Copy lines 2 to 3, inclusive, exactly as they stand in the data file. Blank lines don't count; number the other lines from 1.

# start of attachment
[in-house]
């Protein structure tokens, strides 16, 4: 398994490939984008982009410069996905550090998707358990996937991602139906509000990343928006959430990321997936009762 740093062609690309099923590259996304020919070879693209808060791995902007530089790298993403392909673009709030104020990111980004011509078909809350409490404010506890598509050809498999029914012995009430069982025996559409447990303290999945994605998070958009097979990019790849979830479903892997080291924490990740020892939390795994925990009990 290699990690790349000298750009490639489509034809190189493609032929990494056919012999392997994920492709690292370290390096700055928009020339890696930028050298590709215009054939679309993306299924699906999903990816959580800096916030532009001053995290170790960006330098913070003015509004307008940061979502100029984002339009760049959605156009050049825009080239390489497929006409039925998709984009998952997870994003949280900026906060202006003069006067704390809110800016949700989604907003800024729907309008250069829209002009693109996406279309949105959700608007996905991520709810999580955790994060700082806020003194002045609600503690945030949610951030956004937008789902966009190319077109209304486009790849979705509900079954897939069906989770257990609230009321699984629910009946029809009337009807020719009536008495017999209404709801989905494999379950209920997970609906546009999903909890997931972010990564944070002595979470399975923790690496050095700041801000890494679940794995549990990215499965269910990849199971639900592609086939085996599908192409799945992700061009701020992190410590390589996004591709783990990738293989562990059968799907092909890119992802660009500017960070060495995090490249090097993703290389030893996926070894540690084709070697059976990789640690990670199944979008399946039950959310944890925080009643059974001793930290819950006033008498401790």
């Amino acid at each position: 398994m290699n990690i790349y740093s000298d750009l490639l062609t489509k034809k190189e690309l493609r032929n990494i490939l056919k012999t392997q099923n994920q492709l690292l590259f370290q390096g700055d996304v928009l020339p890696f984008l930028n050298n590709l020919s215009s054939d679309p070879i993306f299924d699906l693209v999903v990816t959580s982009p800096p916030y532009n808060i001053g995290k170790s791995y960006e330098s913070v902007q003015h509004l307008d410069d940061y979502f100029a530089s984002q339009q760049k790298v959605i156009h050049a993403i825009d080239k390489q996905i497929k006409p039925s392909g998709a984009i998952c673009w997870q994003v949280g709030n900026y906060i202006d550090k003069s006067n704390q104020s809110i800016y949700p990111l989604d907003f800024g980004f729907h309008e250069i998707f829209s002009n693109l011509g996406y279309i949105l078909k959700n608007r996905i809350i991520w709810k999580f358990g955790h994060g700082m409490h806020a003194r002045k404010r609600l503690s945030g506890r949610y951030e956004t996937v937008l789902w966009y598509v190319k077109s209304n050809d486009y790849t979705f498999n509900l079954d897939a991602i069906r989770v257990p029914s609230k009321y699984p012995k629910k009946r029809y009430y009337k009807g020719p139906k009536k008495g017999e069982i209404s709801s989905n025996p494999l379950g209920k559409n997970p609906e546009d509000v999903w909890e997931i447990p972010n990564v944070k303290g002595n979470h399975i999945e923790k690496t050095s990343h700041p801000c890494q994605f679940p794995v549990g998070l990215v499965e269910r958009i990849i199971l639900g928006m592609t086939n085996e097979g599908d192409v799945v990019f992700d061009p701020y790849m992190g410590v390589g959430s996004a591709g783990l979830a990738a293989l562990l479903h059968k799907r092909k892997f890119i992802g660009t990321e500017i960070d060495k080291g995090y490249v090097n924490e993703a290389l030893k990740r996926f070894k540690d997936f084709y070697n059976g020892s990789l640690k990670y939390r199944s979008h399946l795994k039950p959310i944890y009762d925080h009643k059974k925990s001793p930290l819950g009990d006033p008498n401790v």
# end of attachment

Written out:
């Protein structure tokens, strides 16, 4: 398994490939984008982009410069996905550090998707358990996937991602139906509000990343928006959430990321997936009762 740093062609690309099923590259996304020919070879693209808060791995902007530089790298993403392909673009709030104020990111980004011509078909809350409490404010506890598509050809498999029914012995009430069982025996559409447990303290999945994605998070958009097979990019790849979830479903892997080291924490990740020892939390795994925990009990 290699990690790349000298750009490639489509034809190189493609032929990494056919012999392997994920492709690292370290390096700055928009020339890696930028050298590709215009054939679309993306299924699906999903990816959580800096916030532009001053995290170790960006330098913070003015509004307008940061979502100029984002339009760049959605156009050049825009080239390489497929006409039925998709984009998952997870994003949280900026906060202006003069006067704390809110800016949700989604907003800024729907309008250069829209002009693109996406279309949105959700608007996905991520709810999580955790994060700082806020003194002045609600503690945030949610951030956004937008789902966009190319077109209304486009790849979705509900079954897939069906989770257990609230009321699984629910009946029809009337009807020719009536008495017999209404709801989905494999379950209920997970609906546009999903909890997931972010990564944070002595979470399975923790690496050095700041801000890494679940794995549990990215499965269910990849199971639900592609086939085996599908192409799945992700061009701020992190410590390589996004591709783990990738293989562990059968799907092909890119992802660009500017960070060495995090490249090097993703290389030893996926070894540690084709070697059976990789640690990670199944979008399946039950959310944890925080009643059974001793930290819950006033008498401790």
């Amino acid at each position: 398994m290699n990690i790349y740093s000298d750009l490639l062609t489509k034809k190189e690309l493609r032929n990494i490939l056919k012999t392997q099923n994920q492709l690292l590259f370290q390096g700055d996304v928009l020339p890696f984008l930028n050298n590709l020919s215009s054939d679309p070879i993306f299924d699906l693209v999903v990816t959580s982009p800096p916030y532009n808060i001053g995290k170790s791995y960006e330098s913070v902007q003015h509004l307008d410069d940061y979502f100029a530089s984002q339009q760049k790298v959605i156009h050049a993403i825009d080239k390489q996905i497929k006409p039925s392909g998709a984009i998952c673009w997870q994003v949280g709030n900026y906060i202006d550090k003069s006067n704390q104020s809110i800016y949700p990111l989604d907003f800024g980004f729907h309008e250069i998707f829209s002009n693109l011509g996406y279309i949105l078909k959700n608007r996905i809350i991520w709810k999580f358990g955790h994060g700082m409490h806020a003194r002045k404010r609600l503690s945030g506890r949610y951030e956004t996937v937008l789902w966009y598509v190319k077109s209304n050809d486009y790849t979705f498999n509900l079954d897939a991602i069906r989770v257990p029914s609230k009321y699984p012995k629910k009946r029809y009430y009337k009807g020719p139906k009536k008495g017999e069982i209404s709801s989905n025996p494999l379950g209920k559409n997970p609906e546009d509000v999903w909890e997931i447990p972010n990564v944070k303290g002595n979470h399975i999945e923790k690496t050095s990343h700041p801000c890494q994605f679940p794995v549990g998070l990215v499965e269910r958009i990849i199971l639900g928006m592609t086939n085996e097979g599908d192409v799945v990019f992700d061009p701020y790849m992190g410590v390589g959430s996004a591709g783990l979830a990738a293989l562990l479903h059968k799907r092909k892997f890119i992802g660009t990321e500017i960070d060495k080291g995090y490249v090097n924490e993703a290389l030893k990740r996926f070894k540690d997936f084709y070697n059976g020892s990789l640690k990670y939390r199944s979008h399946l795994k039950p959310i944890y009762d925080h009643k059974k925990s001793p930290l819950g009990d006033p008498n401790v």